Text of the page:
Do you know how your urine sample is collected and processed? Read the article below from our Alere Toxicology laboratory, which is our house laboratory for MCC.


The results of a drug or alcohol test can have life-changing ramifications for a donor. For this reason, we handle every single sample with painstaking attention to detail and integrate around the philosophy that ‘behind every test is a life’. Following a strict chain of custody procedure gives peace of mind to both our customers and donors.

The chain of custody is the chronological documentation or paper trail, showing the collection, transfer, receipt, analysis, storage, and disposal of the sample. This ensures that any results we report relate beyond all reasonable doubt to a particular individual.

If the results should ever need to be used in court as evidence, our chain of custody records are fully defensible and can disprove any allegations of tampering or misconduct.


Sample Collection

We firstly check the donor’s photographic ID so that we can be sure who is providing the sample. We then obtain their consent to test and during the collection we protect against sample adulteration or substitution. Unique bar codes are placed on the sample vials and on the laboratory paperwork so that the sample is tied with the information on the paperwork. Tamper evident seals are also placed on the specimen containers to show if any attempt has been made to remove them.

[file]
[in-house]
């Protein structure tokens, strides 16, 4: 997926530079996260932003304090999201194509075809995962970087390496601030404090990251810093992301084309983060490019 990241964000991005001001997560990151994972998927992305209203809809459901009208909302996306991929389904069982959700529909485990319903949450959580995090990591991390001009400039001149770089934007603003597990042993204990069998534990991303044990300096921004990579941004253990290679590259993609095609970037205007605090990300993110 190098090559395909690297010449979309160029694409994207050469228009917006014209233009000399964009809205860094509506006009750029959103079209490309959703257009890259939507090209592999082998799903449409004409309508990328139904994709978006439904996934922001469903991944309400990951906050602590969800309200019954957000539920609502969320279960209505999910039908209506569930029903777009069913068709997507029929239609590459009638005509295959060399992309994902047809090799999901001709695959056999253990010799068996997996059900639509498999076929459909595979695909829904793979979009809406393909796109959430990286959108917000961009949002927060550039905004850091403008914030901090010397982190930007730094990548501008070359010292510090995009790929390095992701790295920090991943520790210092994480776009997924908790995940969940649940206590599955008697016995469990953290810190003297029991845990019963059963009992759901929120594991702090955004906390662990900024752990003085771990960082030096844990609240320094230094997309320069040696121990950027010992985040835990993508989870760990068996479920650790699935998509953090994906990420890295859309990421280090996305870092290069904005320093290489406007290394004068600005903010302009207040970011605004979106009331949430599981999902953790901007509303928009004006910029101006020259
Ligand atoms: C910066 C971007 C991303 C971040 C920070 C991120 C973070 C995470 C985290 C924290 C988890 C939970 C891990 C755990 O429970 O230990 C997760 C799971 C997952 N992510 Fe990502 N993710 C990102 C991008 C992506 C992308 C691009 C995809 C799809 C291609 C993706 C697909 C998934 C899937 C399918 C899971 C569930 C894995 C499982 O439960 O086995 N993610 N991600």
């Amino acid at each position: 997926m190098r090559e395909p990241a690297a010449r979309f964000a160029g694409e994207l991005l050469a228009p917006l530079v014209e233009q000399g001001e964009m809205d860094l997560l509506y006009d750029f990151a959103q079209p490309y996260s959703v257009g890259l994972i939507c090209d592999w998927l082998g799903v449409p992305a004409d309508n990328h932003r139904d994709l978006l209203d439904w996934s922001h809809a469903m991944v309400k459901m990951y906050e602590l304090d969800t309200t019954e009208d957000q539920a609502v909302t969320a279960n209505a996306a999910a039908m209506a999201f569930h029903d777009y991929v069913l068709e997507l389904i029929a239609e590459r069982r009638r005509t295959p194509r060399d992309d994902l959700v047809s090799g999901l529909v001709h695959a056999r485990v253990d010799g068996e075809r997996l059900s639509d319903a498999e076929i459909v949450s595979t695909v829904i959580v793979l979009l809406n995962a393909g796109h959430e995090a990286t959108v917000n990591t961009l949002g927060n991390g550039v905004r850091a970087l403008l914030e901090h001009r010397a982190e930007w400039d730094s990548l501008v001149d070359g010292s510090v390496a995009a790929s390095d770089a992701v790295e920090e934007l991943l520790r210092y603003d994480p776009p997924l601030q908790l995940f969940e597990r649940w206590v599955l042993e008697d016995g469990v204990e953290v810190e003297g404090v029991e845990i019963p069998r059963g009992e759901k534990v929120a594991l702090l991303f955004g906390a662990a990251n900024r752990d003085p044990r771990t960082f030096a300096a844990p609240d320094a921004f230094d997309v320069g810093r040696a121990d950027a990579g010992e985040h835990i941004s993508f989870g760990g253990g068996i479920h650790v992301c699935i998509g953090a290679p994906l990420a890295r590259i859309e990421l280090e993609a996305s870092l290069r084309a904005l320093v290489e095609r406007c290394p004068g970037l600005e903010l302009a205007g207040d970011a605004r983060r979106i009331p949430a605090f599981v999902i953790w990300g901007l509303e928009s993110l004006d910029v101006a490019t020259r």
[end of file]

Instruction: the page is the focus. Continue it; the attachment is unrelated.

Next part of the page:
Both the Collecting Officer and the donor sign the laboratory paperwork before it and the sample are placed into secure packaging for transit to the laboratory.  By signing the laboratory paperwork, the donor is confirming that the sealed sample is the sample that was collected from them.


Once the sample arrives at the laboratory, we check for any evidence of tampering and visible signs of contamination. The bar code of the paperwork and samples are scanned into our LIMS (Laboratory Information Management System). The LIMS then tracks the sample during analysis, using the original sample bar code as a unique identifier at all stages of the process. All associated records for the analysis are retained and available to demonstrate trace-ability at audit.


Prior to reporting of analytical results a senior member of analytical staff reviews the analytical results and sample information before authorizing the result for reporting.  If a medical review is required a Medical Review Officer will conduct the review using the original sample bar code to identify the sample.

These processes ensure that a sample is clearly identified from sample collection, receipt at the laboratory, sample analysis, through to result reporting and medical review, ensuring that the final result has a traceable link to the individual from whom the sample was collected.


For more information, contact our Grand Junction office at 9702567772 or email us at


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